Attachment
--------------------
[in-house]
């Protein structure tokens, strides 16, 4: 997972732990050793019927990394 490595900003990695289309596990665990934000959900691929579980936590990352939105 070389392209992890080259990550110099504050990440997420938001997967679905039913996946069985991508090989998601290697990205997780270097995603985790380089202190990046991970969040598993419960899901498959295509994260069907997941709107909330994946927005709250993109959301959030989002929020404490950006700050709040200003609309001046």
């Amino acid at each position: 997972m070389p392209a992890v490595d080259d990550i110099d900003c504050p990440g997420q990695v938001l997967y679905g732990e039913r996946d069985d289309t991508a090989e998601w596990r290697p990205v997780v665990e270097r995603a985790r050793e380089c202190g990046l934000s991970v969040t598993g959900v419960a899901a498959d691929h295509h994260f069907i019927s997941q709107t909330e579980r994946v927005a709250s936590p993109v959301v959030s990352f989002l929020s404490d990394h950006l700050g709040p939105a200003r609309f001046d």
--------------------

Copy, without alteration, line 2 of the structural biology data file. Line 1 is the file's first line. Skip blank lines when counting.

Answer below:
């Protein structure tokens, strides 16, 4: 997972732990050793019927990394 490595900003990695289309596990665990934000959900691929579980936590990352939105 070389392209992890080259990550110099504050990440997420938001997967679905039913996946069985991508090989998601290697990205997780270097995603985790380089202190990046991970969040598993419960899901498959295509994260069907997941709107909330994946927005709250993109959301959030989002929020404490950006700050709040200003609309001046």